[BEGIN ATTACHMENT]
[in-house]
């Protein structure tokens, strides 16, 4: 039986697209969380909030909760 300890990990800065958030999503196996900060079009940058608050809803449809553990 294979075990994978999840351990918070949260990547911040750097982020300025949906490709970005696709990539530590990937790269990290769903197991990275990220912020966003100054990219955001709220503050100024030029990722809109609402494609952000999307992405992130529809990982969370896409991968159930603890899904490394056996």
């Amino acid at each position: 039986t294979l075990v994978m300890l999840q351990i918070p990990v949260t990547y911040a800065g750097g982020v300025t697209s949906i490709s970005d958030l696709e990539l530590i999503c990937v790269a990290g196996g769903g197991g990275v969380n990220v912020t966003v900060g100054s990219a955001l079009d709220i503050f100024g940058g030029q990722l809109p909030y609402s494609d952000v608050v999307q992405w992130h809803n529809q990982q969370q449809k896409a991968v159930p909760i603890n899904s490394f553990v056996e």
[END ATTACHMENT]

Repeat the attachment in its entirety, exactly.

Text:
[in-house]
């Protein structure tokens, strides 16, 4: 039986697209969380909030909760 300890990990800065958030999503196996900060079009940058608050809803449809553990 294979075990994978999840351990918070949260990547911040750097982020300025949906490709970005696709990539530590990937790269990290769903197991990275990220912020966003100054990219955001709220503050100024030029990722809109609402494609952000999307992405992130529809990982969370896409991968159930603890899904490394056996």
């Amino acid at each position: 039986t294979l075990v994978m300890l999840q351990i918070p990990v949260t990547y911040a800065g750097g982020v300025t697209s949906i490709s970005d958030l696709e990539l530590i999503c990937v790269a990290g196996g769903g197991g990275v969380n990220v912020t966003v900060g100054s990219a955001l079009d709220i503050f100024g940058g030029q990722l809109p909030y609402s494609d952000v608050v999307q992405w992130h809803n529809q990982q969370q449809k896409a991968v159930p909760i603890n899904s490394f553990v056996e």